• Be prepared and undertake the necessary disclosure to enable meaningful discussions to take place;
  • Brief the mediator with the documentation/mediation summary well in advance of the mediation date so as to ensure that an appropriate opportunity is afforded to the mediator to understand the issues and difficulties with your matter;
  • Put aside the entire day for the mediation and have a “Plan B” for the collection of children from school etc and their care in case the mediation goes longer than anticipated;
  • If you propose to retain real estate and pay your former partner out, investigate the likelihood of funding to enable you to achieve this;
  • Do not lose sight of commercial realities when considering possible outcomes;
  • If you have any questions about the process or the manner in which I conduct mediations please telephone me. I am only too happy to answer any questions you might have.
Yes. I am a Registered Dispute Resolution Provider and am empowered to issue S60I Certificates in appropriate circumstances.
In the event of an agreement being reached, Heads of Agreement will be drafted and signed by both parties on the day of the mediation. The Heads of Agreement record the terms of the settlement in broad terms which will then need to be drafted by your lawyer into a Consent Order or Financial Agreement (as the case may be) so that your agreement is formalized and enforceable.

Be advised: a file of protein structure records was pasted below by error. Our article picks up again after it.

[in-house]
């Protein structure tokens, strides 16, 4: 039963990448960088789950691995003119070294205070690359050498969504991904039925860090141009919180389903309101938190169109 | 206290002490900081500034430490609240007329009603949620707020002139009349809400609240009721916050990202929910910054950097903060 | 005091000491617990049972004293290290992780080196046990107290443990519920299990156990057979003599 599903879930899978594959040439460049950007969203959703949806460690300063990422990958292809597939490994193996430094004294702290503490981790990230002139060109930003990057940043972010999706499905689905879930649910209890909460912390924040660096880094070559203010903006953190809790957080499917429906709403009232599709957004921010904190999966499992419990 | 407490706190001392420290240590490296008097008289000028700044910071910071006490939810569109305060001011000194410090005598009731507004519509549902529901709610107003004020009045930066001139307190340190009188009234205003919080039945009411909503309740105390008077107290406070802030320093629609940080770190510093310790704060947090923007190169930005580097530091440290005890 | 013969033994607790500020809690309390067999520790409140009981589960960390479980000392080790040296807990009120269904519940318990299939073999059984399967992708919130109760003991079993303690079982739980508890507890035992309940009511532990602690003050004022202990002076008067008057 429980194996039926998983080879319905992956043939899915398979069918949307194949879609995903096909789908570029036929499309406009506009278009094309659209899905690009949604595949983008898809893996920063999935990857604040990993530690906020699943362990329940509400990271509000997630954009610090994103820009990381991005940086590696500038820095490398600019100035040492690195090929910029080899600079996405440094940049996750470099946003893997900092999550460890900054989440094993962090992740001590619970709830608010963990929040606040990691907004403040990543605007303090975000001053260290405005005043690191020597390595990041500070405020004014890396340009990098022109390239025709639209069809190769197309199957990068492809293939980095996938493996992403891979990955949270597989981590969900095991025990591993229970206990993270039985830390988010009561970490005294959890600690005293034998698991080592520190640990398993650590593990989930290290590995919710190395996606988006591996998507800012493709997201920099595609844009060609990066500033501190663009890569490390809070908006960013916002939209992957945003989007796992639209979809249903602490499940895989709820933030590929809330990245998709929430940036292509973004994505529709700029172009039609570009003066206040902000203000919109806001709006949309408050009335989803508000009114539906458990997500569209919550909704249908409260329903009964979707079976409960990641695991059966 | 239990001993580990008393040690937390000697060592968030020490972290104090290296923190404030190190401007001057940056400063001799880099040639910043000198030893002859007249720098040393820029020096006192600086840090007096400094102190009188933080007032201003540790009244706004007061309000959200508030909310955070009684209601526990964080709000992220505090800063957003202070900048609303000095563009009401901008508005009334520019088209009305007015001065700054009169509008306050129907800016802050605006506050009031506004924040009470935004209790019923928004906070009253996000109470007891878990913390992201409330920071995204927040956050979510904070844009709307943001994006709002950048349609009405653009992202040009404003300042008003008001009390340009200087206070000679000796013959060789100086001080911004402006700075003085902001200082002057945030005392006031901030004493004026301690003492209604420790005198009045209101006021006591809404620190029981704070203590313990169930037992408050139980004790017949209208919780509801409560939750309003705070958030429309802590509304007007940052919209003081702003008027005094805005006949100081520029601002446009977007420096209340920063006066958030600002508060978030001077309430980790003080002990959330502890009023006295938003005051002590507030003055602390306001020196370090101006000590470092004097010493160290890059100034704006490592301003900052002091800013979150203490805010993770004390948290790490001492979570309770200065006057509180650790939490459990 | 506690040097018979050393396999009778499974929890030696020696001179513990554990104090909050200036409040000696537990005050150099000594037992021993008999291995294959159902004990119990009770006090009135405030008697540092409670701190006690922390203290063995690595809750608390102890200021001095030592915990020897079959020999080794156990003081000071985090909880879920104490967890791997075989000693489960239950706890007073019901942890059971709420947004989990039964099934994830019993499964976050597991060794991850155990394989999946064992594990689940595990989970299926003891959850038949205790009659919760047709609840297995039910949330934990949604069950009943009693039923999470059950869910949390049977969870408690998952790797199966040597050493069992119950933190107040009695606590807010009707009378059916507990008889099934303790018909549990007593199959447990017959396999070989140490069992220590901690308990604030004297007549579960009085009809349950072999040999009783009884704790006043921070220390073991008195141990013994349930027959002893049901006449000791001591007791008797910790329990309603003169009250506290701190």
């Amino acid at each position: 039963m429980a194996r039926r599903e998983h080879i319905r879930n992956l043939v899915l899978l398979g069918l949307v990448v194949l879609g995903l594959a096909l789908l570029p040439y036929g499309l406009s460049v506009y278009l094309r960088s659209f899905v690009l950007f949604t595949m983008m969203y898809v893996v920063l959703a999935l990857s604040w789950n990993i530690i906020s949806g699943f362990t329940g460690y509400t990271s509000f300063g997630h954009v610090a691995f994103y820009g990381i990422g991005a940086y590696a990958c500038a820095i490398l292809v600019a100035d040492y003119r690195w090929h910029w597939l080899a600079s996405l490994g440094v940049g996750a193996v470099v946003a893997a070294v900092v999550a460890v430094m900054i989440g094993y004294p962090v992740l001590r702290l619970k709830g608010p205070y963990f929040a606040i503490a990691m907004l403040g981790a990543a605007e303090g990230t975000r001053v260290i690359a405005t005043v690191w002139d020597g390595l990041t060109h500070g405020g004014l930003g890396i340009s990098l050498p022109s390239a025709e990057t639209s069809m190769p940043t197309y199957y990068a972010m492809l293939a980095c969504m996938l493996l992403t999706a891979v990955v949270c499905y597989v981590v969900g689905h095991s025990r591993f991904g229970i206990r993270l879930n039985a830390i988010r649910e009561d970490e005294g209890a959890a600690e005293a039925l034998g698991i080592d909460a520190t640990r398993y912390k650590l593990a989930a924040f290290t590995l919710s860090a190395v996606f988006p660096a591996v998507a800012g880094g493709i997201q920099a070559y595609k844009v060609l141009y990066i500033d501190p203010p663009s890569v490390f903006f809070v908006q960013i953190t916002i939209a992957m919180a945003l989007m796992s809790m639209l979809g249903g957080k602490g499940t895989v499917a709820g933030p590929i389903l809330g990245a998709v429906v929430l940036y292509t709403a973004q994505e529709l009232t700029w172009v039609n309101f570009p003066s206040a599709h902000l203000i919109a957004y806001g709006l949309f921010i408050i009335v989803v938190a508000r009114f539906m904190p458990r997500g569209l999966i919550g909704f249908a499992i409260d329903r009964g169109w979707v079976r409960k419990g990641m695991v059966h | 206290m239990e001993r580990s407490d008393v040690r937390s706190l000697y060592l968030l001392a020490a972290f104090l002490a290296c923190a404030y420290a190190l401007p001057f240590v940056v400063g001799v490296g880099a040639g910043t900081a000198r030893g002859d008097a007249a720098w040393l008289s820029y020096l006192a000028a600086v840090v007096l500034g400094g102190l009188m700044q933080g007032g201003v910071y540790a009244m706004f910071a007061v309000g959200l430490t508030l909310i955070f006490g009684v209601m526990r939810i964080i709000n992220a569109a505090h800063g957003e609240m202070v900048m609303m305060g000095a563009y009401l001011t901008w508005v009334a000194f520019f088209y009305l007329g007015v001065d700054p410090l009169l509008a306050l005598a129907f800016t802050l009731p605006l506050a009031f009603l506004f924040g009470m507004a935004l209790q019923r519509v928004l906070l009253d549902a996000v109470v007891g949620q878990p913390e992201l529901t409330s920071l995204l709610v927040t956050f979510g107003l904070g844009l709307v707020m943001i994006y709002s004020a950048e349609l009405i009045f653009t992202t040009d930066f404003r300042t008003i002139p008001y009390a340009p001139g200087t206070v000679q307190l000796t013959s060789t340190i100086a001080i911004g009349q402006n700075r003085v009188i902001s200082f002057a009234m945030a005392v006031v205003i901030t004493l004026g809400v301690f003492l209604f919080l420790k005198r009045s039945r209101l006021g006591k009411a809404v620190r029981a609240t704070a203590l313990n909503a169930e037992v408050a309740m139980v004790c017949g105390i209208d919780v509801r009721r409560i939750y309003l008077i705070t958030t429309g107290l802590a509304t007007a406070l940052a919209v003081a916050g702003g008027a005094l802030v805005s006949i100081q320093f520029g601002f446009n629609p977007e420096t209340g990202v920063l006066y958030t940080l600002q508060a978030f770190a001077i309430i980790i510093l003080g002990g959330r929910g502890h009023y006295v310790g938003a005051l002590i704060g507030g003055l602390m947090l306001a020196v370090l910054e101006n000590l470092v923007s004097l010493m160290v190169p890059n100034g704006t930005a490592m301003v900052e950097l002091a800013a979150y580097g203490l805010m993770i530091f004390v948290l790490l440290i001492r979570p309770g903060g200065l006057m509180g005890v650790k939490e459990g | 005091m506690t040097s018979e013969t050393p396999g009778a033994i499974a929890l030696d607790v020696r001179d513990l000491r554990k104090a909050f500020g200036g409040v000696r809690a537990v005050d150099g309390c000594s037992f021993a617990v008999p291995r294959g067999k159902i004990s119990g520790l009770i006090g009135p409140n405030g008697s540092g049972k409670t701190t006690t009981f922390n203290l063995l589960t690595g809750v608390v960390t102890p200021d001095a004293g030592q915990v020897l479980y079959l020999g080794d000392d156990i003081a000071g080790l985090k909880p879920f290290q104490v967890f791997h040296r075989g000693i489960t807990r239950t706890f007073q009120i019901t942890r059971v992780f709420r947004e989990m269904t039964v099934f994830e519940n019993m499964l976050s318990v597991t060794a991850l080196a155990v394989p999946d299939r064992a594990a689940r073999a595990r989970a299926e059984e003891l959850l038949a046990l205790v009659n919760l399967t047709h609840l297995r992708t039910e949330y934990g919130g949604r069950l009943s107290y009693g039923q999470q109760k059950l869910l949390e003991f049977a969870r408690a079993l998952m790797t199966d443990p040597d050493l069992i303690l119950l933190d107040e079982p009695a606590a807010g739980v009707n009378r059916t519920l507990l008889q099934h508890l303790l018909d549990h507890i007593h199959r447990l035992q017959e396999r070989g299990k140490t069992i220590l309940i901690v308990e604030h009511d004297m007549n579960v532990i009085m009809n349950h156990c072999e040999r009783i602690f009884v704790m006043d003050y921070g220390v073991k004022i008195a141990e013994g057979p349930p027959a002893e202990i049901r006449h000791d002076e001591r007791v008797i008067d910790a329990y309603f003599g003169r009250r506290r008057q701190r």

Rule 1 – let me know if you are uncomfortable and why you feel that way so that I can try to ensure that you are not disadvantaged – your lawyer is also there to assist you;

Remember that it is not uncommon for a “desired outcome” to be challenged at mediation. Importantly, you will not be forced to do or agree to anything that you do not wish to; however it is important that when making decisions you are assisted in making “informed decisions” which achieve both a realistic and commercially acceptable outcome;

When I have a “private meeting” with you and your lawyer everything we discuss remains confidential other than that which I am specifically instructed to convey to your former partner and legal representative. These meetings afford an excellent opportunity for you to voice your concerns and to enable discussion with you and your lawyer to examine those concerns and assist you in appropriately and, in all the circumstances, comfortably moving forwards.